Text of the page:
Commentary: The red wave did not happen

America still divided

Although some close elections around the country are weeks away from being decided, the general results are clear: National government will be gridlocked, with the Republicans holding a bare majority in the House of Representatives. But the red wave did not happen.

In Illinois, the Democrats remained in firm control.
2022 was the most expensive non-presidential election in American history, with $17 billion being spent. In Illinois, the most contested House of Representative elections cost $6-$9 million each, and statewide races much more.

The turnout in 2022 was greater than in 2018 with more than 50% of the voters casting ballots.

The bad news is that the country remains highly divided and polarization continues to be high. 

Even though the elimination of precincts and changing precinct voting locations created long lines and confusion at the polls here in Chicago, voters voted early in person, by mail, and at their new polling places.

In the 2020 election, Democrats and Republicans divide the Senate 50-50. With Kamala Harris able to cast the tie-breaking vote the Democrats have had majority control. Election Day and Election night will turn into Election Week as the votes are counted in key states too close to call in Arizona, Nevada, and Wisconsin. Once again Georgia is going to a runoff election which won’t be decided until December. Here, Tammy Duckworth won an overwhelming victory and was reelected Illinois Senator.

It appears that Republicans won enough seats barely to take back control of the House of Representatives, which means there will be divided government in Washington for the next two years and it will be difficult to pass any major new legislation.

Before this election, the Illinois delegation in the House of Representatives was divided: 13 Democrats, 5 Republicans. Illinois lost one seat in the 2020 census and the new balance in the Illinois delegation will probably be 13-4 with the Democrats winning. Sean Casten won in the new 6th, Brad Schneider in the 10th, Bill Foster in the 11th and Lauren Underwood in the 14th. Two seats are still too close to call, but the Democrats continued their control in the suburbs.

In the state legislature in 2020, Democrats won veto-proof majorities of 43-38 in the state Senate and 73-45 in the Illinois House. Those numbers will be little changed. So, the Democrats will continue to control the state legislature and the governor’s mansion.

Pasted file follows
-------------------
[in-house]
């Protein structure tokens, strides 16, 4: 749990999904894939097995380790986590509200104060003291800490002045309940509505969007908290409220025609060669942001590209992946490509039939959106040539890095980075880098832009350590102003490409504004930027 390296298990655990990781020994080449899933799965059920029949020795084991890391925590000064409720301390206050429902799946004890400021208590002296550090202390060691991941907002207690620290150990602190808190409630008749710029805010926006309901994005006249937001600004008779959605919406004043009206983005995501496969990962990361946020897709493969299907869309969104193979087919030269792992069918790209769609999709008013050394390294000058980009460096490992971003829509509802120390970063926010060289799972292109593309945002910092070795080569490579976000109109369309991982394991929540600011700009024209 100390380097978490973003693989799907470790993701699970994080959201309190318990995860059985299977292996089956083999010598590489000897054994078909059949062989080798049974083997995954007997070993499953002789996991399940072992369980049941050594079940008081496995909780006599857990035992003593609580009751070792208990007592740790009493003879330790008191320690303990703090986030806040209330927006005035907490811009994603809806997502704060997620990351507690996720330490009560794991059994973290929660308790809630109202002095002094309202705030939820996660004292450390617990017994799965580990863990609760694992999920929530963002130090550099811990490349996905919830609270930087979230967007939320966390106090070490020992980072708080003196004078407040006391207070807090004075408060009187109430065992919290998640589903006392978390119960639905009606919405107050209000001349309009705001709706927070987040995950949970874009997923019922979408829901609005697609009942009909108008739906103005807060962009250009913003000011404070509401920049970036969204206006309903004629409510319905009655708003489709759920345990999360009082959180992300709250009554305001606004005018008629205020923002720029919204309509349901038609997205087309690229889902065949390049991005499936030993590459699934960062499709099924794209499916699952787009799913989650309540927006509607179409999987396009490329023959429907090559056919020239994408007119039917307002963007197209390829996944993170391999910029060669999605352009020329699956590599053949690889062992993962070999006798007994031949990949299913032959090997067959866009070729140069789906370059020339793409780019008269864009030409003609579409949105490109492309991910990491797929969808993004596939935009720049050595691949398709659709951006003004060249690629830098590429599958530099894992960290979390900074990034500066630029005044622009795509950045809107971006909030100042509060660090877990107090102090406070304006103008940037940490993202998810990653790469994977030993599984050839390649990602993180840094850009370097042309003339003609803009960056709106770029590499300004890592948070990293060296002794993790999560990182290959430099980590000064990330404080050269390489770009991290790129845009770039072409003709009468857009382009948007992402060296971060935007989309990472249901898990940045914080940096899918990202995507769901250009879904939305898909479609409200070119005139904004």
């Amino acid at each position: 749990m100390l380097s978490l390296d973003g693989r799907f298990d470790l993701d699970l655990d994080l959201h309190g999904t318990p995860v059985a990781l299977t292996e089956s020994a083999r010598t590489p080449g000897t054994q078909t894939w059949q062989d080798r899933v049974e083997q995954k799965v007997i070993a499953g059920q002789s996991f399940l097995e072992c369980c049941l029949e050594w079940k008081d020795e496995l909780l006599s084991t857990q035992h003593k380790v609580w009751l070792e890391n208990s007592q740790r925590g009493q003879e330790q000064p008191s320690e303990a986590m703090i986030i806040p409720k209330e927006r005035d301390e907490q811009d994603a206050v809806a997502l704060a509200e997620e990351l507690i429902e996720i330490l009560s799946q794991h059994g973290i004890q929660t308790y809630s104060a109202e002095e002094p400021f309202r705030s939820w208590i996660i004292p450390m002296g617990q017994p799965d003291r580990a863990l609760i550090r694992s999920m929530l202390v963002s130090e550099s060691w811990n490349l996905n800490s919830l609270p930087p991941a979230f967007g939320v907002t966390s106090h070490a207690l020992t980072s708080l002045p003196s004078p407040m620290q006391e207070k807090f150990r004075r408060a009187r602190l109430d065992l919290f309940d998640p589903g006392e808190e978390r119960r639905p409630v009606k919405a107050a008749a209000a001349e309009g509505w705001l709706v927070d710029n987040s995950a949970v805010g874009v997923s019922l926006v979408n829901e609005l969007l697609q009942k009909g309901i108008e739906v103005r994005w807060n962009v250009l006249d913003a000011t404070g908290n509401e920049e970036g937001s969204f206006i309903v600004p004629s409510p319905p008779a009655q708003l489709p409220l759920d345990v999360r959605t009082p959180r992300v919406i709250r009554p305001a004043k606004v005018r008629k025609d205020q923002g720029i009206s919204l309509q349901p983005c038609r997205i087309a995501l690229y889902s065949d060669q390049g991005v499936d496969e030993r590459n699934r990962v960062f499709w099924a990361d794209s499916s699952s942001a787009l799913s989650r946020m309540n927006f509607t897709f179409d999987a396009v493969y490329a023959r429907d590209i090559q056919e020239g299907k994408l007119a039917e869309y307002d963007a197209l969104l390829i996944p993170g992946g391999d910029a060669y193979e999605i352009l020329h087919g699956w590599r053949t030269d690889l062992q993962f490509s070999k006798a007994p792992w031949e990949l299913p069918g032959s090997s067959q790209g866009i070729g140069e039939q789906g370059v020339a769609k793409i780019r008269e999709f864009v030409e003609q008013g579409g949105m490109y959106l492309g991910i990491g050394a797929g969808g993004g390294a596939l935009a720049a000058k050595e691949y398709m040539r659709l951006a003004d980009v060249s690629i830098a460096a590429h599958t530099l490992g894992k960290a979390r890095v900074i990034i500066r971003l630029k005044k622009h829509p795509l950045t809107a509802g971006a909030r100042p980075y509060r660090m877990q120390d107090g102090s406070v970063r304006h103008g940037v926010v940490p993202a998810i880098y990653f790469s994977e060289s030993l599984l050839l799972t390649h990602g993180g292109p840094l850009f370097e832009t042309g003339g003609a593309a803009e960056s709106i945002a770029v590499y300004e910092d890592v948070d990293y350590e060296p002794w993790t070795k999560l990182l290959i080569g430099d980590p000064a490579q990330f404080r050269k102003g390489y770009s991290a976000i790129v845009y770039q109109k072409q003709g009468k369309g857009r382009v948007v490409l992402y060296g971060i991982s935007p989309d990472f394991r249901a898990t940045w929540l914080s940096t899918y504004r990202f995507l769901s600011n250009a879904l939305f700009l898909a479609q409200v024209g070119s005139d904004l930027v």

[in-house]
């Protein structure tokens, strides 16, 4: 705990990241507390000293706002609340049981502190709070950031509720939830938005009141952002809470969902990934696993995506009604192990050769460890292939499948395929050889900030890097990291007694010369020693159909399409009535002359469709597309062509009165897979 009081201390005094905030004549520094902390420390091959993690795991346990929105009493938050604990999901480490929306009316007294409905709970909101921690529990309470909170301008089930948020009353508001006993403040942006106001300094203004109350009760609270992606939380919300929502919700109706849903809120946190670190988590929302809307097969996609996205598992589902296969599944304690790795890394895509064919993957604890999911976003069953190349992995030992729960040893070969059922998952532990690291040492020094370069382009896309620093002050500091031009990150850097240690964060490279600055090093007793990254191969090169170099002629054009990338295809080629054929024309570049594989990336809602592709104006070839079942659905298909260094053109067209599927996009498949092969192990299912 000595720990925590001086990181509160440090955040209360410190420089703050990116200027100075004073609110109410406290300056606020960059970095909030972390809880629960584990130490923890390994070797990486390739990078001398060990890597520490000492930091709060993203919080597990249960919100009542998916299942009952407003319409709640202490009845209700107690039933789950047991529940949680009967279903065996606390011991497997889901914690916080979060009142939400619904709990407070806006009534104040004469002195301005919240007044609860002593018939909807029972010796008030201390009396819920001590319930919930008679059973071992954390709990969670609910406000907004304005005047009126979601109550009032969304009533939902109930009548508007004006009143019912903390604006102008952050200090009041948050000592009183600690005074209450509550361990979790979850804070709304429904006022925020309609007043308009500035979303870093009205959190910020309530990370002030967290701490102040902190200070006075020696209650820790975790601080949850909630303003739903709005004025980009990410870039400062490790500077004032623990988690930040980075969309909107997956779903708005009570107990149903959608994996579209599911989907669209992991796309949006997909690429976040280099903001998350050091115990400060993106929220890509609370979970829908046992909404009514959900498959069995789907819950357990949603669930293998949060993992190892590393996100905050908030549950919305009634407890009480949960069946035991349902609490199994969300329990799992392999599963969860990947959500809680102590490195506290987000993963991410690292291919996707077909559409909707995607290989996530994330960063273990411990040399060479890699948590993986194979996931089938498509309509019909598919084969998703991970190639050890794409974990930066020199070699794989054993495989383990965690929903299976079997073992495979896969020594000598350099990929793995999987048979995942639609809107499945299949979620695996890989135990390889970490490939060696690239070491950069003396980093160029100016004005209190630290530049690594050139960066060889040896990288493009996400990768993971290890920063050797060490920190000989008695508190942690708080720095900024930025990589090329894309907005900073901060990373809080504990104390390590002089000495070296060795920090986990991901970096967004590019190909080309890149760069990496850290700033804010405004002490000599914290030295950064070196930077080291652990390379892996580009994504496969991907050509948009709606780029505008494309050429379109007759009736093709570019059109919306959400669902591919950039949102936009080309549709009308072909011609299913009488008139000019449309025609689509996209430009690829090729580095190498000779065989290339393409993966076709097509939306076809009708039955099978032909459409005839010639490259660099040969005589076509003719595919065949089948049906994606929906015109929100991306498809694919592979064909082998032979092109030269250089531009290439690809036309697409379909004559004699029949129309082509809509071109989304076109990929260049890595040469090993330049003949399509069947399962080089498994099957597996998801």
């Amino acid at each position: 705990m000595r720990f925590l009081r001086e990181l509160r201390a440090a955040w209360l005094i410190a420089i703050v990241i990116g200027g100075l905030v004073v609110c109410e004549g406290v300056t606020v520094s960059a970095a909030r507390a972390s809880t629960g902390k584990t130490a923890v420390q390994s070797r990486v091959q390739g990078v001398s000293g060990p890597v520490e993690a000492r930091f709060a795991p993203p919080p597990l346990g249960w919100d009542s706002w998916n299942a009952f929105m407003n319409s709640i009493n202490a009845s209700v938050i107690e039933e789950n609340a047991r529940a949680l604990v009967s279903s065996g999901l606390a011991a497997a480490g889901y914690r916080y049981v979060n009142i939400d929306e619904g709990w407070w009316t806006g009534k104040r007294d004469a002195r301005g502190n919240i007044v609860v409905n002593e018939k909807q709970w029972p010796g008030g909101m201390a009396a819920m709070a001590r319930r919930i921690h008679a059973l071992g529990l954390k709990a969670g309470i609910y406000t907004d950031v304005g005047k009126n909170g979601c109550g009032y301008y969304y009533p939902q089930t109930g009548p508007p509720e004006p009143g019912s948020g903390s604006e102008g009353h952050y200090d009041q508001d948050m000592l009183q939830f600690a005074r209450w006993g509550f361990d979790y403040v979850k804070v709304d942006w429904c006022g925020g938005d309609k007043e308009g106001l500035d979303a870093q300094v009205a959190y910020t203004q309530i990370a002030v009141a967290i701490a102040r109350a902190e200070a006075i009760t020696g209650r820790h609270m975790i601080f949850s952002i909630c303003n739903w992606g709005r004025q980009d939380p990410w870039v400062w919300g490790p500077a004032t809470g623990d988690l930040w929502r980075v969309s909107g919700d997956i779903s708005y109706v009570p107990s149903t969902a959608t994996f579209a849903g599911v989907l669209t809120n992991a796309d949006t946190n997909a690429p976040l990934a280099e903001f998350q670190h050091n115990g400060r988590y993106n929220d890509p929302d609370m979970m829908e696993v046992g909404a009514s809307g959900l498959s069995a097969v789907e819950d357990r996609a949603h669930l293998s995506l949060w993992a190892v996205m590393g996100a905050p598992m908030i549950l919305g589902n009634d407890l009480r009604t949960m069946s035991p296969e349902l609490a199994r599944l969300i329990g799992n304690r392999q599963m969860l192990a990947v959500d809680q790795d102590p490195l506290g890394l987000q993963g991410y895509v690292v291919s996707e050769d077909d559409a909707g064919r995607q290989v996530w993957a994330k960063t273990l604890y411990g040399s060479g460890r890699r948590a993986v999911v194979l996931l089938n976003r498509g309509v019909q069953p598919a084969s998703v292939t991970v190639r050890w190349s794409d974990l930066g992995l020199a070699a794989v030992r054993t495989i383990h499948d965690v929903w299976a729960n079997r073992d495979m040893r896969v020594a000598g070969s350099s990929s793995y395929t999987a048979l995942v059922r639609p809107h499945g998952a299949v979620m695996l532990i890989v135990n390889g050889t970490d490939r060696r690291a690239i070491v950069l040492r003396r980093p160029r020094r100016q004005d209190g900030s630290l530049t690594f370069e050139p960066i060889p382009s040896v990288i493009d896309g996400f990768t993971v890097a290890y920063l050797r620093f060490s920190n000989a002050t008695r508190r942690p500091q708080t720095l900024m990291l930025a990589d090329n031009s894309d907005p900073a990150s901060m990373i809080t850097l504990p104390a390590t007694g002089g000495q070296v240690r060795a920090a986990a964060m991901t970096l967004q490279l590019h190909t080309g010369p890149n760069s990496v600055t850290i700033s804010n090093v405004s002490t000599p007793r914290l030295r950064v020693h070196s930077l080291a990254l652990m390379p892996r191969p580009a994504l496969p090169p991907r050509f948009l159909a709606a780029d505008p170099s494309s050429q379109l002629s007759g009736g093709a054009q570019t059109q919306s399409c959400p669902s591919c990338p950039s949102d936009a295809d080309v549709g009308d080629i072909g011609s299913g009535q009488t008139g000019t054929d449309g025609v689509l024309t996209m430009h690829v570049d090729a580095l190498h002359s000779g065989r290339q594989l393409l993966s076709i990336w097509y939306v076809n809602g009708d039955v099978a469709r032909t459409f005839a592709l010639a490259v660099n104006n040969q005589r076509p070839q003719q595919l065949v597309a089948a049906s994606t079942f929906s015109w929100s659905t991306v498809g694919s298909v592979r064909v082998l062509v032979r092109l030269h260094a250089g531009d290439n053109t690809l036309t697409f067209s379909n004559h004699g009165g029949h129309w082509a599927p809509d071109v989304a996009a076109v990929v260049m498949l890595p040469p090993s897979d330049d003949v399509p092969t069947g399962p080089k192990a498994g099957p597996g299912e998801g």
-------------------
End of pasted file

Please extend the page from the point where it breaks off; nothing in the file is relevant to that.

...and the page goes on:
The Democrats also won all statewide elective offices handily. The polls showed about a 10-point lead going into the election and that is similar to the final results. The governor’s race was, of course, most important. Darren Bailey painted JB Pritzker as soft on crime and unable to control state spending. Pritzker painted Bailey as an extremist with the support of Donald Trump and against the right of women to choose an abortion.

In past elections, judges were reelected or retained despite unanimous recommendations from the bar association in 2012 that some judges should be defeated. No justices, no matter how incompetent, were voted out in 2022. In the Illinois Supreme Court race, the Democrats won and will hold a 4-3 or a 5-2 majority on the court.

A constitutional amendment for the “Right to Work” won a majority vote but whether it passed by the required 60% is still in doubt. But a referendum for additional funding for the Cook County Forest Preserves did pass.

Overall, these are the main takeaways of the election.

Divided, polarized, gridlocked government will dominate in national government.

The Democrats will continue to control government in Illinois.

More citizens voted than in recent previous midterm elections, but they remain severely divided on issues and candidates. There is not a clear consensus going forward.

The red wave of Republican victories did not occur nationally and the blue line of Democrats held in Illinois.

Here in Chicago, however, elections are just getting underway. The critical mayoral and aldermanic elections are February and April. Petitions to get on the ballot are due Nov. 30. As many as 10 candidates will run for mayor and more than 250 for aldermen in the 50 newly gerrymandered wards.

The future direction of Chicago is still to be determined.

Dick Simpson is professor emeritus and former chairman of the University of Illinois at Chicago Political Science Department. (Illustration: Dall-E.)

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